The TÜV SÜD community of experts spans the globe, and in 2016, Liz co-founded the Global TÜV SÜD Women's Network – a 1000+ strong network of women across the company, to support and nurture global and local networking, professional mentoring, and role model programs. 
    Other lessons learned: 
    One size doesn’t fit all: global marketing for campaigns “in a box,” requires a different mix for different markets. Some audiences want white papers while others value human, face-to-face interaction. 
    Start small: at the start, the company’s largest website was the German one – after starting with that site L

    • 39 min
    CGI Simplifies Localization in Car Advertising - Show #123

    CGI Simplifies Localization in Car Advertising - Show #123

    Faruk Heplevent is founder and CEO of The Scope, a company specializing in computer-generated imaging (CGI) for the automotive industry. He is a pioneer in the industry, leading the charge for a more sustainable process for new car reveals; his client list of brand-name manufacturers throughout the world is proof of how The Scope’s approach and technology have inspired change. 
    The process for planning and executing new car reveals has historically been laborious, costly, and time-consuming, requiring at least six months simply for planning. Since the 90s, when photographers relied on “wet” film rather than “dry,” digital film, every catalog and commercial for every new car launch campaign required what Faruk calls the “cost and time of ‘real life.’”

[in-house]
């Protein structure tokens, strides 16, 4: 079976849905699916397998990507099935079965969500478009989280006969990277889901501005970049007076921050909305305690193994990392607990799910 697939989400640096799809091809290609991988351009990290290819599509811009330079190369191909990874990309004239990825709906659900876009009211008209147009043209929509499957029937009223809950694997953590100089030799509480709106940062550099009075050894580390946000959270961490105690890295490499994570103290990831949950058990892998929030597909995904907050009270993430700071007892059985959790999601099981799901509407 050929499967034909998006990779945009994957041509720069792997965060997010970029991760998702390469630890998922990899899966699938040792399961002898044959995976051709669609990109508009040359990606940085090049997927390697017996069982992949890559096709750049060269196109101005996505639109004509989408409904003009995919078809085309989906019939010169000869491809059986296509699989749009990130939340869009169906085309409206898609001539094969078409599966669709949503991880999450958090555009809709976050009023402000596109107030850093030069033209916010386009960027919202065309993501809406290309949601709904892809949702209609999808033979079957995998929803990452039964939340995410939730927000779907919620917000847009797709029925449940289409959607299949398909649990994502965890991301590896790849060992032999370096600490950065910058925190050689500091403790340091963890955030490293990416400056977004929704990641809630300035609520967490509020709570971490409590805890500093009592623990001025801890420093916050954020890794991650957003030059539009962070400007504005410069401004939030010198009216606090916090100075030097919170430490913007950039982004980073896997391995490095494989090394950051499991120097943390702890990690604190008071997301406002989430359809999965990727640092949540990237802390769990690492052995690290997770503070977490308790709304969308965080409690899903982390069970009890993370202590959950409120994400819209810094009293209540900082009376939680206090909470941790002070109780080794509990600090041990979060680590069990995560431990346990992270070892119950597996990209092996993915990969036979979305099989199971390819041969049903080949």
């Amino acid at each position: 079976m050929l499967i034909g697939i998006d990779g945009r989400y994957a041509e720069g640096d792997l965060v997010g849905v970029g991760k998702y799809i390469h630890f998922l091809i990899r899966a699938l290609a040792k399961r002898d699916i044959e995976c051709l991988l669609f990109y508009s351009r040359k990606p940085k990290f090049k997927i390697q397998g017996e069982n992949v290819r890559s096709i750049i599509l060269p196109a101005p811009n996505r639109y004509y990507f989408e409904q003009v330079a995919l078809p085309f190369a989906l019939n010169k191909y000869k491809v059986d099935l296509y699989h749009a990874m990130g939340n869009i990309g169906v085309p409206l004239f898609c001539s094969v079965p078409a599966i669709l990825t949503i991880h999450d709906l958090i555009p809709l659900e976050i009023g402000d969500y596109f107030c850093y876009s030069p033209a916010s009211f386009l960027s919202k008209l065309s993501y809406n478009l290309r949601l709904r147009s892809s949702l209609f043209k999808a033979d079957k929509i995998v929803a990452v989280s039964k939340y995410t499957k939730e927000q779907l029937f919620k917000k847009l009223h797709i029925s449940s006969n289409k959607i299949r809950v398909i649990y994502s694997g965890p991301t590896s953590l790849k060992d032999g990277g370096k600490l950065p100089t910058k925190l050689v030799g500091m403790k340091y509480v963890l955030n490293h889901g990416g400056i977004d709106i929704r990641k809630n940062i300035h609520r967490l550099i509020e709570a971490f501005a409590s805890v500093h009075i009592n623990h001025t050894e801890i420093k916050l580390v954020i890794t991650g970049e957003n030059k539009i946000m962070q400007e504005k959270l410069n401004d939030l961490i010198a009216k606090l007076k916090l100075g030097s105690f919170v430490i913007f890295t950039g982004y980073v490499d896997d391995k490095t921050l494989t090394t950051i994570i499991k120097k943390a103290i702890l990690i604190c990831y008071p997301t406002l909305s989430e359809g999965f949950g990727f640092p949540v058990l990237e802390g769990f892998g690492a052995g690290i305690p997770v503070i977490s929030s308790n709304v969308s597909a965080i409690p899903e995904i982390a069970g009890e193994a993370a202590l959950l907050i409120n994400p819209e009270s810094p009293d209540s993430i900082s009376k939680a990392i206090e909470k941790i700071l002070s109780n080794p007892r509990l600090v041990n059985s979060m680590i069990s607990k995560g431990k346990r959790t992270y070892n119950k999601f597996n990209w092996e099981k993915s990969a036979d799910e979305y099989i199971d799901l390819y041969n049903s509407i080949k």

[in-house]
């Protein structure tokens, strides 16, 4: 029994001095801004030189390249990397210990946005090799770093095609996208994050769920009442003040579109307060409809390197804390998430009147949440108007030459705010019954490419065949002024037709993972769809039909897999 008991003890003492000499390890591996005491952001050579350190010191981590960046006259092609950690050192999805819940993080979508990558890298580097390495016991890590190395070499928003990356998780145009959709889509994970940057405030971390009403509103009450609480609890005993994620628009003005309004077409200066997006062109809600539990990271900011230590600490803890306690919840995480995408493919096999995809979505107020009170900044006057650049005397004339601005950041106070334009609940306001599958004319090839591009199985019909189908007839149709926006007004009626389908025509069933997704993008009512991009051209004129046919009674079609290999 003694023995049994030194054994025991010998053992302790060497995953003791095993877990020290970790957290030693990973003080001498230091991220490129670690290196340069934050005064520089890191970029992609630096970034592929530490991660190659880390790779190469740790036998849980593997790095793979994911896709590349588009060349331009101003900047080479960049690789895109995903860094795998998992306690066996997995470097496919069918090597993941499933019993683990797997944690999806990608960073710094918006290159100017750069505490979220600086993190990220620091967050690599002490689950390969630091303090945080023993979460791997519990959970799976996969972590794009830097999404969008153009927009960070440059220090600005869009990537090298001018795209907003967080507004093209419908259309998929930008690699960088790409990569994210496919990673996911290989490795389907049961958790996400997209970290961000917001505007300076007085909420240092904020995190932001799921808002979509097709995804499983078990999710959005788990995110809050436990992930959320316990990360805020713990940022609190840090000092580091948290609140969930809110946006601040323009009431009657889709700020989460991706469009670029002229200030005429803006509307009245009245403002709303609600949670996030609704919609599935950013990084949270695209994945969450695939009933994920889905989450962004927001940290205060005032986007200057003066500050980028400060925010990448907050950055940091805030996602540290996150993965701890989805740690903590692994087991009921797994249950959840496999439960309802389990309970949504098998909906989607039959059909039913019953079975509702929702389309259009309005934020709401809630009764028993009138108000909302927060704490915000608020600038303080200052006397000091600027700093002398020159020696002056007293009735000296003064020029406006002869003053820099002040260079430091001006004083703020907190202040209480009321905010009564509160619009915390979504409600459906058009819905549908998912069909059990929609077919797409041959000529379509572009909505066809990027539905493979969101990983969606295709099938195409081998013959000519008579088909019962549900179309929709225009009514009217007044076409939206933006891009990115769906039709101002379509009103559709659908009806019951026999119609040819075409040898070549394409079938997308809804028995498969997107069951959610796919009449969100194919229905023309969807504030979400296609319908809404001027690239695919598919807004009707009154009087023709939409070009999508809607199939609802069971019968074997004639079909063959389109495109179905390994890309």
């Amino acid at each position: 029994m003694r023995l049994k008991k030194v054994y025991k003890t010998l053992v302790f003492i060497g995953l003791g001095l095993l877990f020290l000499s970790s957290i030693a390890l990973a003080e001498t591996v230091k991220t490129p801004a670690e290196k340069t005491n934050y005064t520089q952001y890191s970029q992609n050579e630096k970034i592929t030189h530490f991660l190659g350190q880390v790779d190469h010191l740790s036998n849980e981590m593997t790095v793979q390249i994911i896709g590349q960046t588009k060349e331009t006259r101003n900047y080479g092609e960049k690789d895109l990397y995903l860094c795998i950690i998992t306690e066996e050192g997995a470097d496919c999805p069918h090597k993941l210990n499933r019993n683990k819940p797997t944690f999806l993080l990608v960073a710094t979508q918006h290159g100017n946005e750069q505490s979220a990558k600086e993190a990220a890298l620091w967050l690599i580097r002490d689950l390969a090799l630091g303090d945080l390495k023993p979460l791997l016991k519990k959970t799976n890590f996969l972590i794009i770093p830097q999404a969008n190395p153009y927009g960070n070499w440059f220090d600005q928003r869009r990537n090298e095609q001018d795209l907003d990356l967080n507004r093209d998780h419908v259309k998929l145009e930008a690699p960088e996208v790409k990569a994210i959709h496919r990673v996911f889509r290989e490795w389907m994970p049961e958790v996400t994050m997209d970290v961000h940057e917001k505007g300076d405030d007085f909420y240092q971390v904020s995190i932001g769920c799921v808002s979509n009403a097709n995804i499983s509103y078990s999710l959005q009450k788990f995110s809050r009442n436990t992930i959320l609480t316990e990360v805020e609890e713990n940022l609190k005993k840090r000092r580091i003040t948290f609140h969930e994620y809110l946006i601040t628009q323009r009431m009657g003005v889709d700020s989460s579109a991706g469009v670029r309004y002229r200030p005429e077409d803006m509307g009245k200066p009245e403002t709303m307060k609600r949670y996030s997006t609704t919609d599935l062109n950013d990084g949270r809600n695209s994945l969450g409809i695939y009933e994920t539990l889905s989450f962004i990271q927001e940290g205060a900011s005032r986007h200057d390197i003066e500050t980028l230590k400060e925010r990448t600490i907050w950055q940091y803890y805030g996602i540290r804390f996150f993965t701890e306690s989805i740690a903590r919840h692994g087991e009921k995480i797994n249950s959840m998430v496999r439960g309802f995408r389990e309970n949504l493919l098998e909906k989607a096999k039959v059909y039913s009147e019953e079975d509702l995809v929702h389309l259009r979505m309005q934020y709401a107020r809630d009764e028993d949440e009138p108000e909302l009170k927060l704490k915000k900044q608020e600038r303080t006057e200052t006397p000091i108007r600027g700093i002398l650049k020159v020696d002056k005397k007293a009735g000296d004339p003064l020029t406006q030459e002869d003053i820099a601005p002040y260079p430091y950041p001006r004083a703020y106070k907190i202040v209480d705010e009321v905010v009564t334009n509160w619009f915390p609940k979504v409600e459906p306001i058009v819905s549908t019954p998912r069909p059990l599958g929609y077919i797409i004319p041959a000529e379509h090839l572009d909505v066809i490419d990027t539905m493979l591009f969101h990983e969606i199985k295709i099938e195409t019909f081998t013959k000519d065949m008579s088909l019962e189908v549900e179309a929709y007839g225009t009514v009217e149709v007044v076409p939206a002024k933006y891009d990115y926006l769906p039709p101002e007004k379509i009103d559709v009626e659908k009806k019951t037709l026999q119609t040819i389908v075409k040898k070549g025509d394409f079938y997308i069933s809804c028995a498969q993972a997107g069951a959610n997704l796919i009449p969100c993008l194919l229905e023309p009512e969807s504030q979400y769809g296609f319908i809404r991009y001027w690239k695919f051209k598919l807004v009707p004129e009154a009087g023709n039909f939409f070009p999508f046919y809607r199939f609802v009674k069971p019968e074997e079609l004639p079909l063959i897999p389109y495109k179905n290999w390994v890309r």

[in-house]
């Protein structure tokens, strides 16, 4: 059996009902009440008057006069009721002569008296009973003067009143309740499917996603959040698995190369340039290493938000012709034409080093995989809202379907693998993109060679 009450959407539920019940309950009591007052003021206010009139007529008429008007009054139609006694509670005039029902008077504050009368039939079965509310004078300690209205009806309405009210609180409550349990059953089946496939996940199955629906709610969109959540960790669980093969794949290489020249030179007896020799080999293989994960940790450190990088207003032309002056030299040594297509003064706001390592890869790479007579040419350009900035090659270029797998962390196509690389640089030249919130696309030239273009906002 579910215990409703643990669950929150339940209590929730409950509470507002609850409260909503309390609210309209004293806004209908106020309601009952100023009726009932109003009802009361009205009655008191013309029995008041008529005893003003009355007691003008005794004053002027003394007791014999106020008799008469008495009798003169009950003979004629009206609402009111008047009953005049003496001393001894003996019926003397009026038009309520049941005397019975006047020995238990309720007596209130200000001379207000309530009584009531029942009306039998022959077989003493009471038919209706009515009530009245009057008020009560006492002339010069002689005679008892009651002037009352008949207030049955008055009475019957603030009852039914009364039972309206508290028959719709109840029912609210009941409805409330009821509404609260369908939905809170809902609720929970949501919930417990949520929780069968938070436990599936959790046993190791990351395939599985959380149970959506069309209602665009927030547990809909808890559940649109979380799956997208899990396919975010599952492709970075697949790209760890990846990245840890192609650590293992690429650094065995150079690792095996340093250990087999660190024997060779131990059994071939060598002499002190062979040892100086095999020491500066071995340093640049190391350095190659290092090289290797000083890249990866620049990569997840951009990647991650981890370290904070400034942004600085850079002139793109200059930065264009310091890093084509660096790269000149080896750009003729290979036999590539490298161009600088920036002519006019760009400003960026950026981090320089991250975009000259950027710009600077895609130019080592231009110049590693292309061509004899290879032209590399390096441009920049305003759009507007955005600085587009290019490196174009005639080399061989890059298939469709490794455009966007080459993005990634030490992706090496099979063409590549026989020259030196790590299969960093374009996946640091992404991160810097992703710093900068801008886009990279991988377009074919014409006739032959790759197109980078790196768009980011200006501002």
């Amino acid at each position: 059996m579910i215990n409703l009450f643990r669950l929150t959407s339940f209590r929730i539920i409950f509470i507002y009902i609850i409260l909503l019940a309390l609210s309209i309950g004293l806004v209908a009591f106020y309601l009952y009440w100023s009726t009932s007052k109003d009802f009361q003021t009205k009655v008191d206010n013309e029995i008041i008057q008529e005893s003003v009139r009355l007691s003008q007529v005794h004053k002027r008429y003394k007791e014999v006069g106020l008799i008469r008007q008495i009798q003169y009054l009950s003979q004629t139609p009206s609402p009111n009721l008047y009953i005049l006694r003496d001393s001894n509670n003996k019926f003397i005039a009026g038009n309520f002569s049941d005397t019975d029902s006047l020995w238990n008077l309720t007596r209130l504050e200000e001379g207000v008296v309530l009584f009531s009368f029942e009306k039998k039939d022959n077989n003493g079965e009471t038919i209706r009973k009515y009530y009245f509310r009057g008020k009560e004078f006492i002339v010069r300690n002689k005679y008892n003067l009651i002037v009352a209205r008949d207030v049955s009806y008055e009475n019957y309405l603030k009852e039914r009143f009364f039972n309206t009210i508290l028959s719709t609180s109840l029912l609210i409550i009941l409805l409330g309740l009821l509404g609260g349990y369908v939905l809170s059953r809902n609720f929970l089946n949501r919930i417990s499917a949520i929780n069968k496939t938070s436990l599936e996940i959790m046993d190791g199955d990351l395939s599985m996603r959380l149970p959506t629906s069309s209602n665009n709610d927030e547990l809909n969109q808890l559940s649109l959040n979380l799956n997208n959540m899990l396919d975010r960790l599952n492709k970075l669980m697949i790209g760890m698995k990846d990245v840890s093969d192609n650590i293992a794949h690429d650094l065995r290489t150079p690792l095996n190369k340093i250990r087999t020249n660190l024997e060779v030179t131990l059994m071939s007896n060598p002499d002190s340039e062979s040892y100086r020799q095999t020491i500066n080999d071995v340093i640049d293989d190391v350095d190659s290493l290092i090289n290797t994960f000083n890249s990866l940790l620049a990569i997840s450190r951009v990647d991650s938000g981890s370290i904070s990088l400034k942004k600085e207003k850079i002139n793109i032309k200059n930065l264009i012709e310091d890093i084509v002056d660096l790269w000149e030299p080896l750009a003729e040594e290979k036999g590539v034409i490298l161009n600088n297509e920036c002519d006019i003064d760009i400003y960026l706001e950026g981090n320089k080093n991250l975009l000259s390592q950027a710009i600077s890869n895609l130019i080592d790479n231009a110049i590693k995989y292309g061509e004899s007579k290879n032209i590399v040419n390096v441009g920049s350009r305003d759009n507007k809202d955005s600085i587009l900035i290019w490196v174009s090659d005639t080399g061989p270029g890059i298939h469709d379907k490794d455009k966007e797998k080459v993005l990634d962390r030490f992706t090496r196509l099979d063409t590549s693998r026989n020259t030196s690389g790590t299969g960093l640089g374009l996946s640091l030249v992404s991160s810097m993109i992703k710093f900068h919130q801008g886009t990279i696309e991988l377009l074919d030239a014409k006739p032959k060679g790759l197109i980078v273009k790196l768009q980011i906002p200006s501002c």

Locations, permits, staff, meetings, logistics, weather/vegetation changes, sustainability issues due to excessive travel and shipping requirements all came into play in the process, starting with: 
    At least 6 months for planning 
    Security teams to maintain secrecy 
    Logistics around wrapping the car, shipping it out, and receiving it on location, without it being seen (when a new car was on location, it was referred to as “code red.”) 
    Flying a crew of 5-6 people to the location – typically either Los Angeles, South Africa, or Spain 
    Hiring a local support crew 
    And last, but certainly not least, the crew would simply hope for – or wait for – good weather. Altogether a complex, expensive, and time-consuming process, with no privacy guarantee. 
    The traditional shoot locations were versatile, reliable insofar as terrain and backdrop options, with agreeable weather. Localization and globalization requirements, however, meant the output – the “film” – needed to service launches from countries throughout the world, with cultural understanding. In other words, the images had to stay on-brand while accounting for cultural leanings in Asia, which are markedly different from those in Europe or the US, and be conscious of even regional differences. 
    Hollywood was the first to adopt CGI technology, for special effects in movies and television; for the latter, it meant using the same sound stage for multiple shows, simply by altering the backdrop. The automotive industry was not far behind and Faruk helped lead the charge. 
    He spent about 8 years perfecting CGI technology for vehicle images, ones matching the quality of a live, on-site shoot. The advancement meant no more worries around weather or location; and, once the “digital twin” – a 3D representation matching visual fidelity and quality of the car – is rendered, it takes just one week to create a final, working prototype image for the decisionmaker’s review.